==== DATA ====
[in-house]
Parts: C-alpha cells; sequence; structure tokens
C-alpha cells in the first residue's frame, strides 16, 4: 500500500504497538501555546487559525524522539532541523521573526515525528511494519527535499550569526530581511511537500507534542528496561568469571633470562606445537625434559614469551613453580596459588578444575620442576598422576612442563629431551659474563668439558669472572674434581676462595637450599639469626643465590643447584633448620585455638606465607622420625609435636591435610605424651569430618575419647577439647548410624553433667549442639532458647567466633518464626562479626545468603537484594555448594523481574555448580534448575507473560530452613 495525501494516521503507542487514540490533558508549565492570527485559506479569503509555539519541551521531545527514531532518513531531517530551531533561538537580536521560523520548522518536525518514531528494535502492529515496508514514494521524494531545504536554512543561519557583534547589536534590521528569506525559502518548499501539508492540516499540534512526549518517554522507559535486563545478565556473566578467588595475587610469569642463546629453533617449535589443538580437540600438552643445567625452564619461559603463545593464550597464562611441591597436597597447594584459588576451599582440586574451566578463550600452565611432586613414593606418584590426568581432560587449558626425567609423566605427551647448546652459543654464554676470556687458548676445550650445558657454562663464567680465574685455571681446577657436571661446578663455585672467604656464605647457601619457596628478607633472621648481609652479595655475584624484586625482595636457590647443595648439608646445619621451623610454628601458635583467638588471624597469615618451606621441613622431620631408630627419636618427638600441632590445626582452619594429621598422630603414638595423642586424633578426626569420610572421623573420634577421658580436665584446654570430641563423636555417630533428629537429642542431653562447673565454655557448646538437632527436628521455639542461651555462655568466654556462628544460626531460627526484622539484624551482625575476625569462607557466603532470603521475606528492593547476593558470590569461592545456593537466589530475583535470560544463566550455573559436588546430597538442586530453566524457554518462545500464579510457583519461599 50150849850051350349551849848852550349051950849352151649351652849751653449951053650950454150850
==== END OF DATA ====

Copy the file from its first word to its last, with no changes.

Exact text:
[in-house]
Parts: C-alpha cells; sequence; structure tokens
C-alpha cells in the first residue's frame, strides 16, 4: 500500500504497538501555546487559525524522539532541523521573526515525528511494519527535499550569526530581511511537500507534542528496561568469571633470562606445537625434559614469551613453580596459588578444575620442576598422576612442563629431551659474563668439558669472572674434581676462595637450599639469626643465590643447584633448620585455638606465607622420625609435636591435610605424651569430618575419647577439647548410624553433667549442639532458647567466633518464626562479626545468603537484594555448594523481574555448580534448575507473560530452613 495525501494516521503507542487514540490533558508549565492570527485559506479569503509555539519541551521531545527514531532518513531531517530551531533561538537580536521560523520548522518536525518514531528494535502492529515496508514514494521524494531545504536554512543561519557583534547589536534590521528569506525559502518548499501539508492540516499540534512526549518517554522507559535486563545478565556473566578467588595475587610469569642463546629453533617449535589443538580437540600438552643445567625452564619461559603463545593464550597464562611441591597436597597447594584459588576451599582440586574451566578463550600452565611432586613414593606418584590426568581432560587449558626425567609423566605427551647448546652459543654464554676470556687458548676445550650445558657454562663464567680465574685455571681446577657436571661446578663455585672467604656464605647457601619457596628478607633472621648481609652479595655475584624484586625482595636457590647443595648439608646445619621451623610454628601458635583467638588471624597469615618451606621441613622431620631408630627419636618427638600441632590445626582452619594429621598422630603414638595423642586424633578426626569420610572421623573420634577421658580436665584446654570430641563423636555417630533428629537429642542431653562447673565454655557448646538437632527436628521455639542461651555462655568466654556462628544460626531460627526484622539484624551482625575476625569462607557466603532470603521475606528492593547476593558470590569461592545456593537466589530475583535470560544463566550455573559436588546430597538442586530453566524457554518462545500464579510457583519461599 50150849850051350349551849848852550349051950849352151649351652849751653449951053650950454150850